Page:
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English definition of “go out”

go out

verb uk phrasal verb with go   /ɡəʊ/ us    /ɡoʊ/ (present participle going, past tense went, past participle gone)

(LEAVE)

A1 to leave a room or building, especially in order to do something for entertainment: Please close the door as you go out. Do you fancy going out for a meal after work? It's terribly smoky in here - I'm just going out for a breath of fresh air. [+ -ing verb] I wish you'd spend more time at home instead of going out drinking with your friends every night.Departing

(RELATIONSHIP)

B1 to have a romantic and usually sexual relationship with someone: How long have you been going out with him? They'd been going out (together/with each other) for almost five years before he moved in with her.Marriage, cohabitation and other relationships

(SEA)

If the tide goes out, it moves back and covers less of the beach.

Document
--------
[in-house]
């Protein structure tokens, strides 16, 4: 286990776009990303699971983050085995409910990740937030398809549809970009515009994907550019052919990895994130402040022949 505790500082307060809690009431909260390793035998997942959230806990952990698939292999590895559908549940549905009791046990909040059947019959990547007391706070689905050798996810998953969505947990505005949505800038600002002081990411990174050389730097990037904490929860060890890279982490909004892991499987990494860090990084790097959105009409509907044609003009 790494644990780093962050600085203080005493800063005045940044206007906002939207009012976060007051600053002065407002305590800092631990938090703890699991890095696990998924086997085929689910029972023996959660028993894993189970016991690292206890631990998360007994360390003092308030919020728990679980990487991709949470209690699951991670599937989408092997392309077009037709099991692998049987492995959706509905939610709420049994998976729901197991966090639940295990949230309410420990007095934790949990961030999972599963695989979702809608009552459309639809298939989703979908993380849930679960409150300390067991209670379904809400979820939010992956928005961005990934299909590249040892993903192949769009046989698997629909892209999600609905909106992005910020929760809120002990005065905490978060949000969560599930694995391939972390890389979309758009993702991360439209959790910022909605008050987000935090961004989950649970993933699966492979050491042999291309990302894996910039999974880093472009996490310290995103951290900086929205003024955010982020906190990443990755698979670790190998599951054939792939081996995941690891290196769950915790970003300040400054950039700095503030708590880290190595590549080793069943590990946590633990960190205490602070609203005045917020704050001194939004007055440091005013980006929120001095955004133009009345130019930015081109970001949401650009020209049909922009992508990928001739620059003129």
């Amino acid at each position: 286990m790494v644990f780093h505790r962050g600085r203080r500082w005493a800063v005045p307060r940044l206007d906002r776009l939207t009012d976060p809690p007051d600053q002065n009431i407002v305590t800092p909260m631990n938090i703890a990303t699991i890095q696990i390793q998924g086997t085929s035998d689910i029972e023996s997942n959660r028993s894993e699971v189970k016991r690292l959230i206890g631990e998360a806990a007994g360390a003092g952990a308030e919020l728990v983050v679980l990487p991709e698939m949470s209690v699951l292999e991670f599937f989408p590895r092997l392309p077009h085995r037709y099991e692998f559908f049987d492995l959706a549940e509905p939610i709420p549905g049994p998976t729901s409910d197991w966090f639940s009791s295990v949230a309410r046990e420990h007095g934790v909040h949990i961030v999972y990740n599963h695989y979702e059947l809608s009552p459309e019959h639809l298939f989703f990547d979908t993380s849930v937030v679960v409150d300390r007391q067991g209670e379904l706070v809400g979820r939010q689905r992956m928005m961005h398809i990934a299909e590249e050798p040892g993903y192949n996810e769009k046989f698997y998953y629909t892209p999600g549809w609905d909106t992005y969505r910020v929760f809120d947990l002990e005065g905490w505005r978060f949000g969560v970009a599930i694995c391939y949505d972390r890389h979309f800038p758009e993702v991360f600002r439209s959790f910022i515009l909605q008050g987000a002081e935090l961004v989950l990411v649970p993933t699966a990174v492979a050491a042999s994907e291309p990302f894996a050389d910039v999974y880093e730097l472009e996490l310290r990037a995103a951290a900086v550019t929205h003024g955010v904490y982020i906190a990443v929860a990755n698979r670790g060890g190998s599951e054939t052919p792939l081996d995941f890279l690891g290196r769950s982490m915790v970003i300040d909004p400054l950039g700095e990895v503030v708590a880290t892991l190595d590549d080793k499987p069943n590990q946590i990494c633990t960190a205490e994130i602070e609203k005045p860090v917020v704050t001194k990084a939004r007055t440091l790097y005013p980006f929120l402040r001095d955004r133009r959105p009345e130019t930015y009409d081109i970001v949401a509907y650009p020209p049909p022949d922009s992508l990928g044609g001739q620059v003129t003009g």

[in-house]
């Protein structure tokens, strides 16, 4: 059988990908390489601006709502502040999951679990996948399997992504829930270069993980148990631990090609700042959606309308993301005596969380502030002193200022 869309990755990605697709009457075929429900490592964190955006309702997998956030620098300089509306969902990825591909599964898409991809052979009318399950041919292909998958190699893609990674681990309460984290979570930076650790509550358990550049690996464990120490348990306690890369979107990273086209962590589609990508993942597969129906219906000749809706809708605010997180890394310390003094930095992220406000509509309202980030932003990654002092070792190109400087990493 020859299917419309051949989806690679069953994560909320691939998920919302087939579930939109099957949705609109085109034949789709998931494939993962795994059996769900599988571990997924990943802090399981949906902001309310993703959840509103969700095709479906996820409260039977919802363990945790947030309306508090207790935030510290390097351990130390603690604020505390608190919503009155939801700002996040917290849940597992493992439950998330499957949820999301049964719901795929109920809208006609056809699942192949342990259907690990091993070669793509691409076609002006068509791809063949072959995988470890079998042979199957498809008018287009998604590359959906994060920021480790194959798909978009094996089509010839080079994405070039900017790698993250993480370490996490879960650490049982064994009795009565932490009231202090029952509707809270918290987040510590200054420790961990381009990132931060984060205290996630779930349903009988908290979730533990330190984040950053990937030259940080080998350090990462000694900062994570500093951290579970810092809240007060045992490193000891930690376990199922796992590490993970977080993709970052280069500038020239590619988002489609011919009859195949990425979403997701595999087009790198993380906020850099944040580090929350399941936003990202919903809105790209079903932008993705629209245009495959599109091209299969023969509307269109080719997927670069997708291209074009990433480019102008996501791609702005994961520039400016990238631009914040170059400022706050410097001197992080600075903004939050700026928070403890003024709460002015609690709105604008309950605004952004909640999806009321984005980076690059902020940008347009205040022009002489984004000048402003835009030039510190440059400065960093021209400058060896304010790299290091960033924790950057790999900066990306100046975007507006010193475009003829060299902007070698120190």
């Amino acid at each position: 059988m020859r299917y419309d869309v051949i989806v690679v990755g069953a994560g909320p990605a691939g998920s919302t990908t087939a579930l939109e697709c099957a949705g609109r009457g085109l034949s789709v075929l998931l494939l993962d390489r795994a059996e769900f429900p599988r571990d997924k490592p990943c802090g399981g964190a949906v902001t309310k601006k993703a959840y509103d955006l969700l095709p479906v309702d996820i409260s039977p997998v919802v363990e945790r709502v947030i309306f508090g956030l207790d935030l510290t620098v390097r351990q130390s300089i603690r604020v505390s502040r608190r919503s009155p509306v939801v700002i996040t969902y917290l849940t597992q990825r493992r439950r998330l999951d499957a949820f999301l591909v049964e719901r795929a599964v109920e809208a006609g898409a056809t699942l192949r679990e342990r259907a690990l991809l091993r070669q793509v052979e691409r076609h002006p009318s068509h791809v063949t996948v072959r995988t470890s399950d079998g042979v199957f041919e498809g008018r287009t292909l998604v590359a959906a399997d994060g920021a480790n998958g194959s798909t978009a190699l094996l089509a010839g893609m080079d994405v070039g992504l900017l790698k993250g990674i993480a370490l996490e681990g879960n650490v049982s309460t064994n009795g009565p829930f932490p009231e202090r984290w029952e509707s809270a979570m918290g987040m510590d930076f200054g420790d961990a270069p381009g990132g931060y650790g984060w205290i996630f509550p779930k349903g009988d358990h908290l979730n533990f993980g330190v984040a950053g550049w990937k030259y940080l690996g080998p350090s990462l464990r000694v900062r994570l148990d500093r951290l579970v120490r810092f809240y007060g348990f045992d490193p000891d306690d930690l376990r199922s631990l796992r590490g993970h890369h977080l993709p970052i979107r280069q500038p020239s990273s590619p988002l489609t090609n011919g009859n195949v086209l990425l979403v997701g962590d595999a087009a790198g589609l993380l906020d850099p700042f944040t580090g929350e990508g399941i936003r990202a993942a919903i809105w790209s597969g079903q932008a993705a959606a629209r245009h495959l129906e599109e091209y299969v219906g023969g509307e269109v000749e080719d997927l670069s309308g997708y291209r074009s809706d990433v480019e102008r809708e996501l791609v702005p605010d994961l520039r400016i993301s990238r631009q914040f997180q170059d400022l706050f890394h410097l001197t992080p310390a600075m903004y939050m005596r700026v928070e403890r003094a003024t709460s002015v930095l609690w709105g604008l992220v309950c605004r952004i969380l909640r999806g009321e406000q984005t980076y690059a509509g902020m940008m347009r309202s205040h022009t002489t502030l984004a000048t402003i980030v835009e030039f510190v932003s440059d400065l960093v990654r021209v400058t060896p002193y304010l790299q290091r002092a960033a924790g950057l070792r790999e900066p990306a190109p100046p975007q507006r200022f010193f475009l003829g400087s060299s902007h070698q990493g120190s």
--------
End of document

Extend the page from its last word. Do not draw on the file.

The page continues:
Compare
Floods, tides and currents

(LIGHT/FIRE)

B1 If a light or something that is burning goes out, it stops producing light or heat: When I woke up the fire had gone out.Stopping firesEmitting and casting lightStop having or doing something

(SPORT)

UK to lose when you are playing in a sports competition, so that you must stop playing in the competition: England went out to France in the second round of the championship.Losing and being defeatedScoring, winning and losing in sport
(Definition of go out from the Cambridge Advanced Learners Dictionary & Thesaurus © Cambridge University Press)
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